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I've got a text box control on a page and I want people to add URLs, one on each line and then split those URLs into an array.

So, I'm trying to split them on the newline character. I've tried:

.split(Environment.Newline)
.split('vbcrlf')
.split(vbcrlf)
.split((char)Environment.Newline)

but all to no avail. What am I doing wrong?

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2 Answers 2

up vote 13 down vote accepted
.split(new []{Environment.Newline}, StringSplitOptions.None);

This is because Environment.Newline is a string, so you must pass it in as an array of strings, as the function overload requires, also there needs to be a StringSplitOptions value included. This can either be StringSplitOption.None or StringSplitOption.RemoveEmptyEntries.

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Also had to add a string split option. Now looks like .Split(UrlSplit,StringSplitOptions.RemoveEmptyEntries) –  Piers Karsenbarg Nov 16 '10 at 16:16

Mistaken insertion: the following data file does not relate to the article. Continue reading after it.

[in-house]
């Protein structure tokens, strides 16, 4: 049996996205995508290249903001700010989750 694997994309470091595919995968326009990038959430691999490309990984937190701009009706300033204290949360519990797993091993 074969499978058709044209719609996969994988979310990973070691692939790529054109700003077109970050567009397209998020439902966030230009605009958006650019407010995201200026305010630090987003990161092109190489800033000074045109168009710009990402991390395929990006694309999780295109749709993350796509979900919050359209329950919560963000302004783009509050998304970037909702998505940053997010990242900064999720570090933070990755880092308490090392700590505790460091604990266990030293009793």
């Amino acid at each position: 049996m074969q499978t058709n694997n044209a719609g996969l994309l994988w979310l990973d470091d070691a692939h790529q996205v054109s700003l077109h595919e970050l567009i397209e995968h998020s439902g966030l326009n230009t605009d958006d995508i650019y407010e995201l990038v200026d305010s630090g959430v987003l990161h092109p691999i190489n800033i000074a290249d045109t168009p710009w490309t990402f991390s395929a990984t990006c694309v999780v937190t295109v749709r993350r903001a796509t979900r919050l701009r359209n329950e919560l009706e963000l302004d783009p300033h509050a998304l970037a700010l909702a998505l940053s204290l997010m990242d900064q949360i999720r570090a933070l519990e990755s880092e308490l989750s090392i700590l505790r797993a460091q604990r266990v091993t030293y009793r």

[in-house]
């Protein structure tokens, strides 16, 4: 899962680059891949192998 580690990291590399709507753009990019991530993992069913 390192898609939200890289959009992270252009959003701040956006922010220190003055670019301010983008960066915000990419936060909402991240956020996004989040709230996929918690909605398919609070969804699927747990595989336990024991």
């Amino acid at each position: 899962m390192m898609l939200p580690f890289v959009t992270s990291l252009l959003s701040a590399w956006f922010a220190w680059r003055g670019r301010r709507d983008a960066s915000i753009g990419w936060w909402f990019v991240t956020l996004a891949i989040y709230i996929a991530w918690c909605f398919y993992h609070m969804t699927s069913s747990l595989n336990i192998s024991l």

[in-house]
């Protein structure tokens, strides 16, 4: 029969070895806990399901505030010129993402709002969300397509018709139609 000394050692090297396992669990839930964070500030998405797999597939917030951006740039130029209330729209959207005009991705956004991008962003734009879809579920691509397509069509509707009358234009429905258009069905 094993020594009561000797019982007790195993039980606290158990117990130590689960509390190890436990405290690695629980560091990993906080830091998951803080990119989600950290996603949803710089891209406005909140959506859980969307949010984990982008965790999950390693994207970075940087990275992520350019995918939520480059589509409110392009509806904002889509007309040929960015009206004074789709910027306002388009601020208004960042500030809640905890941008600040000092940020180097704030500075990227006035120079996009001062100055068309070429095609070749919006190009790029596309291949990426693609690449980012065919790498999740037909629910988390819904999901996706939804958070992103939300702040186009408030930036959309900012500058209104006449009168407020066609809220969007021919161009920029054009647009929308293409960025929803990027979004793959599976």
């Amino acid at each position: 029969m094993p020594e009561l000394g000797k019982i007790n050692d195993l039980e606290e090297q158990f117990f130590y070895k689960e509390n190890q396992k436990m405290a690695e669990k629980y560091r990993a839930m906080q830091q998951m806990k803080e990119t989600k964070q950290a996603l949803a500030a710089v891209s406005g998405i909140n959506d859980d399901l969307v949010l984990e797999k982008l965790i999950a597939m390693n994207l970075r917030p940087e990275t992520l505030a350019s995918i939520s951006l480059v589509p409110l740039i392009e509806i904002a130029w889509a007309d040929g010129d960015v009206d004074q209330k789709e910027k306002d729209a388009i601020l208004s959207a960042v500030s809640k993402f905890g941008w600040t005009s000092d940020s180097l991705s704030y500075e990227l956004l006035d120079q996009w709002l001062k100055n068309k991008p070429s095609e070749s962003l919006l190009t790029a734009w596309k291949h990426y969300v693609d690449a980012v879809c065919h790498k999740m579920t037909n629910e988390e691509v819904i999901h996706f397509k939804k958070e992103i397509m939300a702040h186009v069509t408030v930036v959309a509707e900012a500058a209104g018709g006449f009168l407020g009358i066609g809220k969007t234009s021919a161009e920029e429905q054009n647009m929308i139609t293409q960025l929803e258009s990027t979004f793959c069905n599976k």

Damn, I was too fast for my own good. You're quite right. I'll update my answer. –  Matt Ellen Nov 16 '10 at 16:18
    
What's the difference between .RemoveEmptyEntries and .None? –  Piers Karsenbarg Nov 17 '10 at 11:31
    
Using RemoveEmptyEntries with the above .Split means that (say Environment.NewLine == \n) given the string "this is a string\n\nwith two new lines" you will get an array of 2 items ("this is a string" and "with two new lines"), but if you use None then you get an array of 3 items ("this is a string, "", and "with two new lines") because of the consecutive new line characters –  Matt Ellen Nov 17 '10 at 11:46

"\r\n" is the string representation

\r = carriage return \n = line feed

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3  
Right, for windows. To keep things platform independent, you should be using Environment.Newline. –  Oded Nov 16 '10 at 16:08

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